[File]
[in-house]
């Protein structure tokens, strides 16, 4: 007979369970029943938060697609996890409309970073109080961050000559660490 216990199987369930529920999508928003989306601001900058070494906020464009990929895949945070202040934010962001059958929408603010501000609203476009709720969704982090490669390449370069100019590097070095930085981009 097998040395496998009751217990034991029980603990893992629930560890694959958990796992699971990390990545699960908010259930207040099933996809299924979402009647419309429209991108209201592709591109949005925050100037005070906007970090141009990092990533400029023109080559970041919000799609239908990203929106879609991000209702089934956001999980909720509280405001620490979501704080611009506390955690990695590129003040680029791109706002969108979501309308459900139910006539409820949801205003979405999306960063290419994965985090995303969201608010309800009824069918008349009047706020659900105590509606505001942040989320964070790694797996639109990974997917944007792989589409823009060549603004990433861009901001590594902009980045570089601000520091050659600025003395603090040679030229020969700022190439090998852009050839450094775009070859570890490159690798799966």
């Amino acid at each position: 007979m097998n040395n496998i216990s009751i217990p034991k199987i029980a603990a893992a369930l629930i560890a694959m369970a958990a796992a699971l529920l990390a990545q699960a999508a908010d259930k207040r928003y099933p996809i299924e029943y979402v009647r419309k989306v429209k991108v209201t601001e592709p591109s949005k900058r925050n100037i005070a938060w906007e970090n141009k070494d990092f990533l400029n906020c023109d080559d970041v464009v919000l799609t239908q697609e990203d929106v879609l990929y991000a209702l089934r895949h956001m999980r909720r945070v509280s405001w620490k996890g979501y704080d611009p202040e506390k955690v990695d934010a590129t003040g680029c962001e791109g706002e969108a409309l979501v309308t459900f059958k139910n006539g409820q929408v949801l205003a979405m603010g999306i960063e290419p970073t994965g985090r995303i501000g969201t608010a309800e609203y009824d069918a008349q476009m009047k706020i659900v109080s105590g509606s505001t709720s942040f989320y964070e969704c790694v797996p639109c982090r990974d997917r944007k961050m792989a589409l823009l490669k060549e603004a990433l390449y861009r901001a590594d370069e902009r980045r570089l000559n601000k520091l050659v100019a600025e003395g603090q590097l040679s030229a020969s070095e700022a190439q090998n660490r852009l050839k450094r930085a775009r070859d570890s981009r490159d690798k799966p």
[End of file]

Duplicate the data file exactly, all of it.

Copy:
[in-house]
């Protein structure tokens, strides 16, 4: 007979369970029943938060697609996890409309970073109080961050000559660490 216990199987369930529920999508928003989306601001900058070494906020464009990929895949945070202040934010962001059958929408603010501000609203476009709720969704982090490669390449370069100019590097070095930085981009 097998040395496998009751217990034991029980603990893992629930560890694959958990796992699971990390990545699960908010259930207040099933996809299924979402009647419309429209991108209201592709591109949005925050100037005070906007970090141009990092990533400029023109080559970041919000799609239908990203929106879609991000209702089934956001999980909720509280405001620490979501704080611009506390955690990695590129003040680029791109706002969108979501309308459900139910006539409820949801205003979405999306960063290419994965985090995303969201608010309800009824069918008349009047706020659900105590509606505001942040989320964070790694797996639109990974997917944007792989589409823009060549603004990433861009901001590594902009980045570089601000520091050659600025003395603090040679030229020969700022190439090998852009050839450094775009070859570890490159690798799966």
């Amino acid at each position: 007979m097998n040395n496998i216990s009751i217990p034991k199987i029980a603990a893992a369930l629930i560890a694959m369970a958990a796992a699971l529920l990390a990545q699960a999508a908010d259930k207040r928003y099933p996809i299924e029943y979402v009647r419309k989306v429209k991108v209201t601001e592709p591109s949005k900058r925050n100037i005070a938060w906007e970090n141009k070494d990092f990533l400029n906020c023109d080559d970041v464009v919000l799609t239908q697609e990203d929106v879609l990929y991000a209702l089934r895949h956001m999980r909720r945070v509280s405001w620490k996890g979501y704080d611009p202040e506390k955690v990695d934010a590129t003040g680029c962001e791109g706002e969108a409309l979501v309308t459900f059958k139910n006539g409820q929408v949801l205003a979405m603010g999306i960063e290419p970073t994965g985090r995303i501000g969201t608010a309800e609203y009824d069918a008349q476009m009047k706020i659900v109080s105590g509606s505001t709720s942040f989320y964070e969704c790694v797996p639109c982090r990974d997917r944007k961050m792989a589409l823009l490669k060549e603004a990433l390449y861009r901001a590594d370069e902009r980045r570089l000559n601000k520091l050659v100019a600025e003395g603090q590097l040679s030229a020969s070095e700022a190439q090998n660490r852009l050839k450094r930085a775009r070859d570890s981009r490159d690798k799966p």